1. re: mpjmph

                              "I doubt the police department would get involved in the bathroom fee situation though."

                              Here either, nor would I expect them to. :)

                              1. re: mpjmph

                                without an injury, the most that one could expect in my neighborhood is for someone from the parking enforcement section to drive by to make sure that the damaged cars get cleared from the street.
                                the insurance companies make their own determination.
                                even when i've witnessed a crash and left my name so that i could be contacted, no insurance company has ever called me.

                                1. re: westsidegal

                                  That's too bad for you. Because insurance companies make decisions that are in THEIR best interests, not yours. Like I said, I would have been screwed when I got hit by that bimbo without the police report etc. because she tried to fight it, even though she ran right into me and there wasn't a single thing I could do to avoid her. Yes, insurance co. make their decisions but they have to base those decisions on the evidence. In my case, they tried to ignore the evidence, but I appealed and won, and it was absolutely the support of the police officer who came to the scene who was a big deciding factor in that victory.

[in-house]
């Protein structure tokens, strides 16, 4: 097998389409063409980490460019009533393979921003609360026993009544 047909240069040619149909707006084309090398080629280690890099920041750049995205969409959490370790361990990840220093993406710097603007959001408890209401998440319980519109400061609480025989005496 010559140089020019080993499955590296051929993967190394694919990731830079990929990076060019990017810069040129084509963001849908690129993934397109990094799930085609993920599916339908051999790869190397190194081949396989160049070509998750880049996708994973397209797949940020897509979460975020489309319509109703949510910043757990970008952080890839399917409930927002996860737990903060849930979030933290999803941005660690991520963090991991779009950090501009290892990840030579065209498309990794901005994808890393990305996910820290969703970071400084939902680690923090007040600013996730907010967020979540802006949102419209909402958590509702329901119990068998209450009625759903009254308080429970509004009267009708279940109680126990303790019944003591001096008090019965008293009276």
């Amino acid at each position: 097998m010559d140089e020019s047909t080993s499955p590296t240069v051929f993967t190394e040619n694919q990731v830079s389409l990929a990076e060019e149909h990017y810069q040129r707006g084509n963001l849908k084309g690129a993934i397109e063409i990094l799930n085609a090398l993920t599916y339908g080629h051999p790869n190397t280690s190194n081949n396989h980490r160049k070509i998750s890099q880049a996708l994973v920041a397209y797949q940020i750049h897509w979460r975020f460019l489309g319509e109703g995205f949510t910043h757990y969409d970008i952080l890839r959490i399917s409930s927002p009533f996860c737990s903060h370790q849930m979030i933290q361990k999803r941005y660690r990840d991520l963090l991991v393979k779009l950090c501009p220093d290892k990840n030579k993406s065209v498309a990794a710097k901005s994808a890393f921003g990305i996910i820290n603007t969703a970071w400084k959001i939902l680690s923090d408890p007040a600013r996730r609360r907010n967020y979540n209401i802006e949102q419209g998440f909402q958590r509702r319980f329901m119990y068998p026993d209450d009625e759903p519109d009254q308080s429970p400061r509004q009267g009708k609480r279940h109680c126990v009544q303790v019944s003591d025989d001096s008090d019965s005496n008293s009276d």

1. re: flourgirl

                                    i've been fortunate.
                                    in the last fifteen years i've been involved in 3 accidents.
                                    in every single one of those cases my insurance company has decided that i was not at fault.

                                    maybe i just got lucky in terms of adjusters, or maybe the insurance company policies at the time the accidents occurred were more fair. not saying that they would be fair if the accident were to happen today.

                                    1. re: westsidegal

                                      I think in my case, the big problem was 1) that both of us were represented by the same company and 2) the kid who was representing me sounded like he wasn't even old enough to shave yet, he had no idea what he was talking about and he wasn't willing to fight for me even though I spoon fed him my case. I made it clear during my appeal how horrible he was and that I would never work with him again.

                                      What helped me was that I hadn't been in an accident in over 23 yrs, and yes, the police report, and the ticket the other driver received.

                                      And the bottom line is, in most cases here in NJ, if an officer isn't called to the scene, your insurance company is going to be VERY unhappy with you, especially if the other driver was at fault (AND they have a different insurance company.)

                          2. re: HillJ

                            Ugh, I agree. I can't imagine that any of the energy wasted creating, enabling or reporting this silly story is well spent.

                            1. re: ItalianNana

                              unless you are part of the "local" media.
                              much cheaper to "cover" this event than, let's say, actual reporting of something important.

                          3. I'm too lazy to watch the video on my phone but I can't help to ask; Was it mentioned if there was a tiered pricing system for the use of the restroom?
                            Hand rinse .........$.75
                            Hand wash .........$1.00
                            #1 .......................$2.50
                            #2 .......................$5.00
                            Additional flushes$ .99